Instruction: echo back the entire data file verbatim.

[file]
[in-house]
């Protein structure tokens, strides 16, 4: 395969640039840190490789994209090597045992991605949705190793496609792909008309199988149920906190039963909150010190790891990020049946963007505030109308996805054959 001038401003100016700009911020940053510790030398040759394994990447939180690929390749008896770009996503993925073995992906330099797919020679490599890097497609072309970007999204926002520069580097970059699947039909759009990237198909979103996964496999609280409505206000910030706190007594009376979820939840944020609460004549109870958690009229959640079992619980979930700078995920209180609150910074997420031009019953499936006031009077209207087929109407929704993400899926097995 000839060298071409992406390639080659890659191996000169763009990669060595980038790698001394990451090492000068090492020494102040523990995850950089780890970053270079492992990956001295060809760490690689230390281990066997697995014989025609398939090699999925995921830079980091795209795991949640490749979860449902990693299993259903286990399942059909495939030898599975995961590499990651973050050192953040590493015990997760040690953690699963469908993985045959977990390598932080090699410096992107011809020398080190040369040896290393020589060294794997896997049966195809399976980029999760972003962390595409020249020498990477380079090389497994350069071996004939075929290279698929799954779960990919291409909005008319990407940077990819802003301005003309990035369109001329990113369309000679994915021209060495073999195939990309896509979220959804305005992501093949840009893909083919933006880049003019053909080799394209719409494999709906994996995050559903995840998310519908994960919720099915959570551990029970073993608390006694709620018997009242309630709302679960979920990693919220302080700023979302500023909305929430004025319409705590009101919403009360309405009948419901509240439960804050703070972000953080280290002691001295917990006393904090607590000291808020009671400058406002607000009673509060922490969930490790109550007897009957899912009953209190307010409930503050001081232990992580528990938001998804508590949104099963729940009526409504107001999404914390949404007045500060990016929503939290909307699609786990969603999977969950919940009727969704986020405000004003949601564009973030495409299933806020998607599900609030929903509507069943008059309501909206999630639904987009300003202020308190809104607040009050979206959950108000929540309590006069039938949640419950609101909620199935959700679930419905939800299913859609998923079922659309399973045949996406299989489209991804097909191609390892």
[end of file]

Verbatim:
[in-house]
């Protein structure tokens, strides 16, 4: 395969640039840190490789994209090597045992991605949705190793496609792909008309199988149920906190039963909150010190790891990020049946963007505030109308996805054959 001038401003100016700009911020940053510790030398040759394994990447939180690929390749008896770009996503993925073995992906330099797919020679490599890097497609072309970007999204926002520069580097970059699947039909759009990237198909979103996964496999609280409505206000910030706190007594009376979820939840944020609460004549109870958690009229959640079992619980979930700078995920209180609150910074997420031009019953499936006031009077209207087929109407929704993400899926097995 000839060298071409992406390639080659890659191996000169763009990669060595980038790698001394990451090492000068090492020494102040523990995850950089780890970053270079492992990956001295060809760490690689230390281990066997697995014989025609398939090699999925995921830079980091795209795991949640490749979860449902990693299993259903286990399942059909495939030898599975995961590499990651973050050192953040590493015990997760040690953690699963469908993985045959977990390598932080090699410096992107011809020398080190040369040896290393020589060294794997896997049966195809399976980029999760972003962390595409020249020498990477380079090389497994350069071996004939075929290279698929799954779960990919291409909005008319990407940077990819802003301005003309990035369109001329990113369309000679994915021209060495073999195939990309896509979220959804305005992501093949840009893909083919933006880049003019053909080799394209719409494999709906994996995050559903995840998310519908994960919720099915959570551990029970073993608390006694709620018997009242309630709302679960979920990693919220302080700023979302500023909305929430004025319409705590009101919403009360309405009948419901509240439960804050703070972000953080280290002691001295917990006393904090607590000291808020009671400058406002607000009673509060922490969930490790109550007897009957899912009953209190307010409930503050001081232990992580528990938001998804508590949104099963729940009526409504107001999404914390949404007045500060990016929503939290909307699609786990969603999977969950919940009727969704986020405000004003949601564009973030495409299933806020998607599900609030929903509507069943008059309501909206999630639904987009300003202020308190809104607040009050979206959950108000929540309590006069039938949640419950609101909620199935959700679930419905939800299913859609998923079922659309399973045949996406299989489209991804097909191609390892």